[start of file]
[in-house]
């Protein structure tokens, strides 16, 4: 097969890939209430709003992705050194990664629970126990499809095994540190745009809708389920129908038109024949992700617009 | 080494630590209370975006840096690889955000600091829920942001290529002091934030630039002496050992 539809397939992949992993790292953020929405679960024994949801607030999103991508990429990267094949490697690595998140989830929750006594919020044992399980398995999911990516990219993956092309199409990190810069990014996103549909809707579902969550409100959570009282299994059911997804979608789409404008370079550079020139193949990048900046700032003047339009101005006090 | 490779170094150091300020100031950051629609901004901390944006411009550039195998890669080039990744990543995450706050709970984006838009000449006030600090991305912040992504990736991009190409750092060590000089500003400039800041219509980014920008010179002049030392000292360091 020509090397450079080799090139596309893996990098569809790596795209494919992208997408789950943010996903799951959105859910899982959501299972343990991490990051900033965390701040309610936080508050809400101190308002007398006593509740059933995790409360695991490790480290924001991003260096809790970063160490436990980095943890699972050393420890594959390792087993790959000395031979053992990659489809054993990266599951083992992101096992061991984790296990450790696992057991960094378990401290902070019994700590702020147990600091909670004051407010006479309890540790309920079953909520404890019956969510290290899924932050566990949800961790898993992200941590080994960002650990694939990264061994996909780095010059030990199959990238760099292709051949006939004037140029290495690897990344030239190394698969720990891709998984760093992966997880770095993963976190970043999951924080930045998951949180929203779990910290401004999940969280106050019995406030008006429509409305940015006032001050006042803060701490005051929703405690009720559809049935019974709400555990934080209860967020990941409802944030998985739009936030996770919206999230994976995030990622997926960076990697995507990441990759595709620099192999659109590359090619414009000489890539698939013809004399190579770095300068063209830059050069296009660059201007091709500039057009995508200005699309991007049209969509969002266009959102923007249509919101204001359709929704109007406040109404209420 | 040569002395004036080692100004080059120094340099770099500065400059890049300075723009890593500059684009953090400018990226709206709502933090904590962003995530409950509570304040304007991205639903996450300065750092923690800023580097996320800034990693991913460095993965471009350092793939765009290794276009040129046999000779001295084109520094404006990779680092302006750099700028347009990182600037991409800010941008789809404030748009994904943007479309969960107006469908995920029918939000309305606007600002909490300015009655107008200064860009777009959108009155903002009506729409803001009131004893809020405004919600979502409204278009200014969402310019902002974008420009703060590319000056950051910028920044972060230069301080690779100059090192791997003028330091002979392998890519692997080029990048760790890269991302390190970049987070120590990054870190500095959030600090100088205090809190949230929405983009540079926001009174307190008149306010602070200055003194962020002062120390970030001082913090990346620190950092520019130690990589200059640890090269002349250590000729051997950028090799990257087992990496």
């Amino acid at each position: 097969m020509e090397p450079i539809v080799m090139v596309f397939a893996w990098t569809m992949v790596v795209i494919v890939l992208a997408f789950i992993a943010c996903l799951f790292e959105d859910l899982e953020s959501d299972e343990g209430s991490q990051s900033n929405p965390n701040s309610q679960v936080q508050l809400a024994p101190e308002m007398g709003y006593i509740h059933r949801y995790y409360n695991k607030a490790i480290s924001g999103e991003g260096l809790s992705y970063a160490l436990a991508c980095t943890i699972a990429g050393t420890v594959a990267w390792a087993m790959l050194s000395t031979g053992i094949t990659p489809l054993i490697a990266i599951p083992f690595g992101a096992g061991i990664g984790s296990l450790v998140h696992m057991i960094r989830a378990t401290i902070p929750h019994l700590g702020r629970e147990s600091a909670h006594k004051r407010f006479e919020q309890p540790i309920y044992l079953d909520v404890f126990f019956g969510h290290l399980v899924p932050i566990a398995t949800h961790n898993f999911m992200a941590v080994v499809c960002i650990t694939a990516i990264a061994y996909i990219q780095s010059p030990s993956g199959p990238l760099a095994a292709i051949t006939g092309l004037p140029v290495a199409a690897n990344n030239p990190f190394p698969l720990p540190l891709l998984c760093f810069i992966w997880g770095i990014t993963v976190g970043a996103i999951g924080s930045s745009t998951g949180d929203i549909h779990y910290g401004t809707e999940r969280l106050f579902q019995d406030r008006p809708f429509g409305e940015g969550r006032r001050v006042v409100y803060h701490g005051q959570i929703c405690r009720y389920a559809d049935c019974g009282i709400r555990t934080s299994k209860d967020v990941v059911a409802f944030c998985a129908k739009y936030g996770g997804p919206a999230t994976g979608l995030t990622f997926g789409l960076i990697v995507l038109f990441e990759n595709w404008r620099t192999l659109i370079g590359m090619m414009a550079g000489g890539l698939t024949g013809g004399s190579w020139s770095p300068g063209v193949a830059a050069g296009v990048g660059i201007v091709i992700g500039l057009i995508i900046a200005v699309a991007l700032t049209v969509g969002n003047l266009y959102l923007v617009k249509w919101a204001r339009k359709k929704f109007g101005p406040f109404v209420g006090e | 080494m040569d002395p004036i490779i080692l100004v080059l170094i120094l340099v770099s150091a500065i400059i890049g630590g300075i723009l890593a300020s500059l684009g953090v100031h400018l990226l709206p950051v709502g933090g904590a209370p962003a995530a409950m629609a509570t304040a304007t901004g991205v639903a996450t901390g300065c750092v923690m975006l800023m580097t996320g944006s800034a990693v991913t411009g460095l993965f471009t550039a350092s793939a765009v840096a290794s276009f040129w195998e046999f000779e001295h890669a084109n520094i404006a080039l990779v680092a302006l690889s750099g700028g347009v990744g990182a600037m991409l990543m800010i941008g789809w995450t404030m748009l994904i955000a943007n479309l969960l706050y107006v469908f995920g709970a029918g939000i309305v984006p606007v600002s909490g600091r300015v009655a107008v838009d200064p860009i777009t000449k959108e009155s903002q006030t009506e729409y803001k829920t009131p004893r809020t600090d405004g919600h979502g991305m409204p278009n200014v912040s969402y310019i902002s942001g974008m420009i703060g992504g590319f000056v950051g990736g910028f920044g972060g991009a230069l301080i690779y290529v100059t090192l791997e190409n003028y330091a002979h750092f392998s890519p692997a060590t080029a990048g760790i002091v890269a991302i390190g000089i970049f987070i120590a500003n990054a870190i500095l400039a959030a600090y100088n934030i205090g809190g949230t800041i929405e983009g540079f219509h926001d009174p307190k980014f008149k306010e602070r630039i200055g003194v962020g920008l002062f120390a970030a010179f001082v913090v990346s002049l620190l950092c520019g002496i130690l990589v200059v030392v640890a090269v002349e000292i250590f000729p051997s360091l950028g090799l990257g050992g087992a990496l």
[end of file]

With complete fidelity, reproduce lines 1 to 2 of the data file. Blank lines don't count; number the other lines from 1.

[in-house]
């Protein structure tokens, strides 16, 4: 097969890939209430709003992705050194990664629970126990499809095994540190745009809708389920129908038109024949992700617009 | 080494630590209370975006840096690889955000600091829920942001290529002091934030630039002496050992 539809397939992949992993790292953020929405679960024994949801607030999103991508990429990267094949490697690595998140989830929750006594919020044992399980398995999911990516990219993956092309199409990190810069990014996103549909809707579902969550409100959570009282299994059911997804979608789409404008370079550079020139193949990048900046700032003047339009101005006090 | 490779170094150091300020100031950051629609901004901390944006411009550039195998890669080039990744990543995450706050709970984006838009000449006030600090991305912040992504990736991009190409750092060590000089500003400039800041219509980014920008010179002049030392000292360091 020509090397450079080799090139596309893996990098569809790596795209494919992208997408789950943010996903799951959105859910899982959501299972343990991490990051900033965390701040309610936080508050809400101190308002007398006593509740059933995790409360695991490790480290924001991003260096809790970063160490436990980095943890699972050393420890594959390792087993790959000395031979053992990659489809054993990266599951083992992101096992061991984790296990450790696992057991960094378990401290902070019994700590702020147990600091909670004051407010006479309890540790309920079953909520404890019956969510290290899924932050566990949800961790898993992200941590080994960002650990694939990264061994996909780095010059030990199959990238760099292709051949006939004037140029290495690897990344030239190394698969720990891709998984760093992966997880770095993963976190970043999951924080930045998951949180929203779990910290401004999940969280106050019995406030008006429509409305940015006032001050006042803060701490005051929703405690009720559809049935019974709400555990934080209860967020990941409802944030998985739009936030996770919206999230994976995030990622997926960076990697995507990441990759595709620099192999659109590359090619414009000489890539698939013809004399190579770095300068063209830059050069296009660059201007091709500039057009995508200005699309991007049209969509969002266009959102923007249509919101204001359709929704109007406040109404209420 | 040569002395004036080692100004080059120094340099770099500065400059890049300075723009890593500059684009953090400018990226709206709502933090904590962003995530409950509570304040304007991205639903996450300065750092923690800023580097996320800034990693991913460095993965471009350092793939765009290794276009040129046999000779001295084109520094404006990779680092302006750099700028347009990182600037991409800010941008789809404030748009994904943007479309969960107006469908995920029918939000309305606007600002909490300015009655107008200064860009777009959108009155903002009506729409803001009131004893809020405004919600979502409204278009200014969402310019902002974008420009703060590319000056950051910028920044972060230069301080690779100059090192791997003028330091002979392998890519692997080029990048760790890269991302390190970049987070120590990054870190500095959030600090100088205090809190949230929405983009540079926001009174307190008149306010602070200055003194962020002062120390970030001082913090990346620190950092520019130690990589200059640890090269002349250590000729051997950028090799990257087992990496």